My Lords, the point made by the noble Earl, Lord Listowel, was right on target. It demonstrated, did it not, that judicial review provided an adequate remedy in that example?
I shall try to be brief in dealing with the point made very clearly by the noble Baroness, Lady Maddock. I am afraid, however, that we still disagree on it.
An applicant who is dissatisfied with the housing authority's decision on his homelessness case has the right to request the authority to review the decision. If dissatisfied with the authority's decision on review, the applicant has the right to appeal to the county court on a point of law.
Under current provisions, applicants who wish to challenge an authority's decision not to continue to accommodate pending either a review by the authority or an appeal to the county court must seek judicial review of that decision in the High Court. The example given by the noble Earl, Lord Listowel, is relevant to that point. The provision provides an avenue of redress for applicants in the event that an authority does not make a proper decision; for example, by failing to give due consideration to all the circumstances, or perhaps failing to consider them at all. It is appropriate that the authority should have discretion whether to continue to accommodate applicants once it has completed its detailed enquiries and satisfied itself of the facts of the case.
Amendment No. 15 would give the county court a power to intervene in decisions by a housing authority not to continue to accommodate a homeless applicant pending a review. However, applying to the courts to overturn an authority's decision should be a matter of last resort and should only be considered when it is clear that the authority has not made a proper decision. I believe that the principle of judicial review by the High Court remains valid where applicants wish to challenge an authority's decision not to continue to accommodate pending a review by the authority of the homelessness decision—that is, at the first procedural stage.
The Government are concerned to ensure that local authority discretion in these matters is not completely undermined. That is my reason for resisting the move to give the county court the power to intervene in the decision by an authority not to continue to accommodate at the review stage.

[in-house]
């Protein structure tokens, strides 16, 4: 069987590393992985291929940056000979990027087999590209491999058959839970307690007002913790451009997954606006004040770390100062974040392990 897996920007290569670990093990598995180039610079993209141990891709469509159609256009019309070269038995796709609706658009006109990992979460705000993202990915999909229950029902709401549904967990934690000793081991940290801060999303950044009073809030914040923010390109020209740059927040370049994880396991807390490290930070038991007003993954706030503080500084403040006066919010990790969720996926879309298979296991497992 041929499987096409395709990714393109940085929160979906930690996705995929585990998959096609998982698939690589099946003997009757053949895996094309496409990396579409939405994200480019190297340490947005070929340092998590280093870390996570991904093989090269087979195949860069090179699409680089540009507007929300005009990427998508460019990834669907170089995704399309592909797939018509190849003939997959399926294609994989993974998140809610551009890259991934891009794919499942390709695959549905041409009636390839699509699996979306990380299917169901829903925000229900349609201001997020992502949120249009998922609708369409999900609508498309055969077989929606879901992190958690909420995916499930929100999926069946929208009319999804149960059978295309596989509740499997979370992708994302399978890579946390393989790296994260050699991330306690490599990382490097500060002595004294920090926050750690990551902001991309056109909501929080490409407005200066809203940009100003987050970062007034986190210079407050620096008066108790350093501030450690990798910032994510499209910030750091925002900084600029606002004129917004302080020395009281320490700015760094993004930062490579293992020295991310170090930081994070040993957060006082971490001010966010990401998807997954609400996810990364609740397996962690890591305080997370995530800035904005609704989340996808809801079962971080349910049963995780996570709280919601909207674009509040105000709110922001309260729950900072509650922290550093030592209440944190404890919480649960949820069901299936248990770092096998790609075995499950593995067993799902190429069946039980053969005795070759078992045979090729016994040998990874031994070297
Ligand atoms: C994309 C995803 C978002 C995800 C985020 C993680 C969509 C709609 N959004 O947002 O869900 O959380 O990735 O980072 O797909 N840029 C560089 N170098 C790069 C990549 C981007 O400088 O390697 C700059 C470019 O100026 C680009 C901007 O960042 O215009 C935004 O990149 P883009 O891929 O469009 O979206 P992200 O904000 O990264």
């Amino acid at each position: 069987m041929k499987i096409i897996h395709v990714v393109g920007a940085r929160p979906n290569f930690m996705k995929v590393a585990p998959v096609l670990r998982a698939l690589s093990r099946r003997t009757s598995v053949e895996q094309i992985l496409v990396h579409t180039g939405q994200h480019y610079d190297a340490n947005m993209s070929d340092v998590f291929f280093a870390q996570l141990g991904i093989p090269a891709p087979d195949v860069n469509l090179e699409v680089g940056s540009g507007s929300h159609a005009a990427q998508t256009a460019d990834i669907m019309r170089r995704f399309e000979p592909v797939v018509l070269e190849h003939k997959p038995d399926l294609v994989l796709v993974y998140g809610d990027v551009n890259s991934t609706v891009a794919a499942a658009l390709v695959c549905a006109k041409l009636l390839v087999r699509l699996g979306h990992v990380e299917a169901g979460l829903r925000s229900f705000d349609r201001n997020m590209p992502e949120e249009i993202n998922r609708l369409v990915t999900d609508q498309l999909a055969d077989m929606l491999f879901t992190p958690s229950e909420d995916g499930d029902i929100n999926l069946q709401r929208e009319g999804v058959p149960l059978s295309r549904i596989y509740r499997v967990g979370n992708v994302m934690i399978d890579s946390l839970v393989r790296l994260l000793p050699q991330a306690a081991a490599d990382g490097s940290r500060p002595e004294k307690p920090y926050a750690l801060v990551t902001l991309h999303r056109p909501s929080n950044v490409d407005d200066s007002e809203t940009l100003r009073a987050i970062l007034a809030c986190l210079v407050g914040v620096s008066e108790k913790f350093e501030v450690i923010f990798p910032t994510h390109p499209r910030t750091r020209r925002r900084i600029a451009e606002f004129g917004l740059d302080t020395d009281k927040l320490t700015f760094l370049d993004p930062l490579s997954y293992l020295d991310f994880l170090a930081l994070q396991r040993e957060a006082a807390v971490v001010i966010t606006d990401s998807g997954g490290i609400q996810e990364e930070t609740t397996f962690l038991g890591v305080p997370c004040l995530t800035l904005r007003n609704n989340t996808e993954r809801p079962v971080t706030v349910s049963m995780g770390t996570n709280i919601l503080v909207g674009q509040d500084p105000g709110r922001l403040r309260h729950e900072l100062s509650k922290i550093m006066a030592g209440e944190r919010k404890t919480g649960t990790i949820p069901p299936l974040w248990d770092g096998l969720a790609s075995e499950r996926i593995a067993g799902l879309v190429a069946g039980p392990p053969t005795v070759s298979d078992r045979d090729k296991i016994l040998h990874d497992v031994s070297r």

The Government believe that if the power to intervene in local authority decisions not to continue to accommodate an applicant pending a review were moved from the High Court to the county court, that would have various consequences. First, the county court would be duty bound to consider every application that was made to it. Secondly, there must be a strong likelihood that the court would be minded to require the authority to continue to accommodate in just about every case until the court had the opportunity properly to consider the application. Having done that, the court is very unlikely to want to take any action that would result, directly or indirectly, in the applicant becoming homeless.
I was not sure but I thought that the noble Baroness said that applications for injunctions pending the hearing of judicial review invariably led to the injunction being granted once leave had been given. If that experience were taken to the county court, where there is no filter, could not the same possibly occur? In effect, one would in practice take away discretion from the local authority.
My Lords, perhaps I was not being very clear. If I remember rightly, my argument was that there comes a point at which the local authority gives in, as it were, and therefore does not need to carry on. That is why the situation probably would not arise.
My Lords, if one gives the county court the right to intervene in the decision about whether one should house someone pending a review, and the invariable practice of the court became that it would always intervene to secure continuing accommodation pending a review, discretion about whether or not to continue to house pending the review would, in effect, be taken from the local authority and given to the court. That would mean that although there was a category of people whom the local authority thought should not be housed, accommodation would nevertheless need to be provided for them. What impact would that have on those with needs that were greater than those of the people whom the local authority had just assessed as not being sufficient to justify continuing housing?
The third consequence would be that the net effect would be an incentive for every homeless applicant who received a decision against his interests to ask for a review by the authority and apply to the court for an order requiring the authority to continue to accommodate him until the review was completed, thus completely undermining the local authority's discretion to decide whether to exercise its power.
Local authorities have an immediate duty to secure accommodation for new applicants where there is reason to believe that they are homeless and in priority need, until the authority has had a chance to look into the circumstances and to satisfy itself whether there is indeed homelessness, whether that homelessness was caused by the applicant and whether there is priority need.
It is right that authorities have that immediate duty and that applicants should have the right to ask the authority to review any decision that goes against their interests—for example, that they do not have priority need or that they became homeless intentionally. However, it is important that authorities themselves should have the discretion to decide whether there is good reason to continue to accommodate applicants during a review and that that discretionary power is not undermined by the possibility of intervention by the courts on a routine basis.